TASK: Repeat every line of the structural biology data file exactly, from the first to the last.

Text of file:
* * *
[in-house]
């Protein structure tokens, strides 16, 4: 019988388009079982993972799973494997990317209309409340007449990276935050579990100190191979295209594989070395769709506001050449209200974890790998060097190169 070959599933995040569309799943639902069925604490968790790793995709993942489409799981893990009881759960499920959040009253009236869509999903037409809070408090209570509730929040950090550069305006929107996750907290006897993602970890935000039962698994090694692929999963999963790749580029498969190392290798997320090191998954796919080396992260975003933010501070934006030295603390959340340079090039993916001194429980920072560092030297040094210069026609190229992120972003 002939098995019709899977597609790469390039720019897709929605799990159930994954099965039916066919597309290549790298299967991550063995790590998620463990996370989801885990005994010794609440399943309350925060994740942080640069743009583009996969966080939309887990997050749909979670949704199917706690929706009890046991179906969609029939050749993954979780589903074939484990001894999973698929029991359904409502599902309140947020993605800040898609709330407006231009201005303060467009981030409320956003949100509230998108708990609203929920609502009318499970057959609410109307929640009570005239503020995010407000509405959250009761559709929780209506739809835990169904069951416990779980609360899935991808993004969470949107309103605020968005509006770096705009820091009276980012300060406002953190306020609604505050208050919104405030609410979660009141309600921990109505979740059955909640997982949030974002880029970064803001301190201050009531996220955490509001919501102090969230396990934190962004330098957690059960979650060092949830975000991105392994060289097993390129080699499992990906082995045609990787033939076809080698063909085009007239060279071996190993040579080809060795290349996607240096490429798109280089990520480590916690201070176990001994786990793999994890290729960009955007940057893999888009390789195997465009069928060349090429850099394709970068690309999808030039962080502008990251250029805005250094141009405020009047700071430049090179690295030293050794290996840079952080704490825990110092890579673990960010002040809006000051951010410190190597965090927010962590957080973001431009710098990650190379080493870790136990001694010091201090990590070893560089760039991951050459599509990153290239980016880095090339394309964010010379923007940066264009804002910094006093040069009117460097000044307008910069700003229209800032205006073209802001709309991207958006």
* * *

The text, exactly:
[in-house]
């Protein structure tokens, strides 16, 4: 019988388009079982993972799973494997990317209309409340007449990276935050579990100190191979295209594989070395769709506001050449209200974890790998060097190169 070959599933995040569309799943639902069925604490968790790793995709993942489409799981893990009881759960499920959040009253009236869509999903037409809070408090209570509730929040950090550069305006929107996750907290006897993602970890935000039962698994090694692929999963999963790749580029498969190392290798997320090191998954796919080396992260975003933010501070934006030295603390959340340079090039993916001194429980920072560092030297040094210069026609190229992120972003 002939098995019709899977597609790469390039720019897709929605799990159930994954099965039916066919597309290549790298299967991550063995790590998620463990996370989801885990005994010794609440399943309350925060994740942080640069743009583009996969966080939309887990997050749909979670949704199917706690929706009890046991179906969609029939050749993954979780589903074939484990001894999973698929029991359904409502599902309140947020993605800040898609709330407006231009201005303060467009981030409320956003949100509230998108708990609203929920609502009318499970057959609410109307929640009570005239503020995010407000509405959250009761559709929780209506739809835990169904069951416990779980609360899935991808993004969470949107309103605020968005509006770096705009820091009276980012300060406002953190306020609604505050208050919104405030609410979660009141309600921990109505979740059955909640997982949030974002880029970064803001301190201050009531996220955490509001919501102090969230396990934190962004330098957690059960979650060092949830975000991105392994060289097993390129080699499992990906082995045609990787033939076809080698063909085009007239060279071996190993040579080809060795290349996607240096490429798109280089990520480590916690201070176990001994786990793999994890290729960009955007940057893999888009390789195997465009069928060349090429850099394709970068690309999808030039962080502008990251250029805005250094141009405020009047700071430049090179690295030293050794290996840079952080704490825990110092890579673990960010002040809006000051951010410190190597965090927010962590957080973001431009710098990650190379080493870790136990001694010091201090990590070893560089760039991951050459599509990153290239980016880095090339394309964010010379923007940066264009804002910094006093040069009117460097000044307008910069700003229209800032205006073209802001709309991207958006």